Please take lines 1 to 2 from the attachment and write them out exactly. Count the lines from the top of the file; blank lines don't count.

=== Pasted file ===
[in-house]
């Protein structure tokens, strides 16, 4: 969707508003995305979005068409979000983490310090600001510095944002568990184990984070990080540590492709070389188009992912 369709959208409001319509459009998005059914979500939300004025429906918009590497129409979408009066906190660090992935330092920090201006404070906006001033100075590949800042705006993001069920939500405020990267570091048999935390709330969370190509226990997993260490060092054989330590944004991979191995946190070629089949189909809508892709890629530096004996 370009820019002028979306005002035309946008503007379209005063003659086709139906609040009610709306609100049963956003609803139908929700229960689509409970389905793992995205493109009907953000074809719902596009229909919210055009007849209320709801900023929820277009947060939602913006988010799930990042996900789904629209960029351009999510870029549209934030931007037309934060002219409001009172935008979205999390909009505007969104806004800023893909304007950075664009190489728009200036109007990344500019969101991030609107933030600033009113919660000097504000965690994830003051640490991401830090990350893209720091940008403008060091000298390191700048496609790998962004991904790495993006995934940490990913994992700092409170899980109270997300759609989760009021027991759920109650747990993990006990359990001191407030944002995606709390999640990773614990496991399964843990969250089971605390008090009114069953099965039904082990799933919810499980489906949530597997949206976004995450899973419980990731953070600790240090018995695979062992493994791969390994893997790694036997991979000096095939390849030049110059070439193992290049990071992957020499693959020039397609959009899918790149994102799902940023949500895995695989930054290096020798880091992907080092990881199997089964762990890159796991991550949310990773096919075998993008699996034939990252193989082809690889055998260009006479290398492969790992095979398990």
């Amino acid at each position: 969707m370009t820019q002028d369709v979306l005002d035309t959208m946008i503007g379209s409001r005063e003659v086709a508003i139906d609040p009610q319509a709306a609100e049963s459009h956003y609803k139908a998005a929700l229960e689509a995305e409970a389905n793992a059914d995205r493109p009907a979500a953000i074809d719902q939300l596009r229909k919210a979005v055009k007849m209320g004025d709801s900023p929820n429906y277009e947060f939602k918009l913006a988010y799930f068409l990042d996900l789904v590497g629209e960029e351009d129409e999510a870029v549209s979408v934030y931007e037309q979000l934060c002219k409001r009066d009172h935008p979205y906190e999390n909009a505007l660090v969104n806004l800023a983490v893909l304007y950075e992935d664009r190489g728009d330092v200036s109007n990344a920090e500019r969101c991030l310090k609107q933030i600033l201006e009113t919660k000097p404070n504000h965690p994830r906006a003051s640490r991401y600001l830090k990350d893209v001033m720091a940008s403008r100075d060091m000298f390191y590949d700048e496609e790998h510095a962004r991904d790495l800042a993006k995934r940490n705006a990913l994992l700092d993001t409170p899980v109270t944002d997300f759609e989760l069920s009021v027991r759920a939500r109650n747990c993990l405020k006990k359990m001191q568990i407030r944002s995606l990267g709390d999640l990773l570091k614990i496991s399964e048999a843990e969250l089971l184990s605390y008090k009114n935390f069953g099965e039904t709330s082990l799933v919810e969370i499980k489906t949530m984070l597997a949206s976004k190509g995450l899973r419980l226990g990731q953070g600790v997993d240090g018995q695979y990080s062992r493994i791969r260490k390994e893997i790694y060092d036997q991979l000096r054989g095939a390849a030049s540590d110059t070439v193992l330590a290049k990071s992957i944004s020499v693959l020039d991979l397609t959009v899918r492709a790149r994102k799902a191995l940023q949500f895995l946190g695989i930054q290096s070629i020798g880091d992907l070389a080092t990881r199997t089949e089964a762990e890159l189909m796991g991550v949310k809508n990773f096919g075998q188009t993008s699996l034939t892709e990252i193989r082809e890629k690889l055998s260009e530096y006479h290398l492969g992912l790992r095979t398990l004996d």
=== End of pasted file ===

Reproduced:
[in-house]
């Protein structure tokens, strides 16, 4: 969707508003995305979005068409979000983490310090600001510095944002568990184990984070990080540590492709070389188009992912 369709959208409001319509459009998005059914979500939300004025429906918009590497129409979408009066906190660090992935330092920090201006404070906006001033100075590949800042705006993001069920939500405020990267570091048999935390709330969370190509226990997993260490060092054989330590944004991979191995946190070629089949189909809508892709890629530096004996 370009820019002028979306005002035309946008503007379209005063003659086709139906609040009610709306609100049963956003609803139908929700229960689509409970389905793992995205493109009907953000074809719902596009229909919210055009007849209320709801900023929820277009947060939602913006988010799930990042996900789904629209960029351009999510870029549209934030931007037309934060002219409001009172935008979205999390909009505007969104806004800023893909304007950075664009190489728009200036109007990344500019969101991030609107933030600033009113919660000097504000965690994830003051640490991401830090990350893209720091940008403008060091000298390191700048496609790998962004991904790495993006995934940490990913994992700092409170899980109270997300759609989760009021027991759920109650747990993990006990359990001191407030944002995606709390999640990773614990496991399964843990969250089971605390008090009114069953099965039904082990799933919810499980489906949530597997949206976004995450899973419980990731953070600790240090018995695979062992493994791969390994893997790694036997991979000096095939390849030049110059070439193992290049990071992957020499693959020039397609959009899918790149994102799902940023949500895995695989930054290096020798880091992907080092990881199997089964762990890159796991991550949310990773096919075998993008699996034939990252193989082809690889055998260009006479290398492969790992095979398990």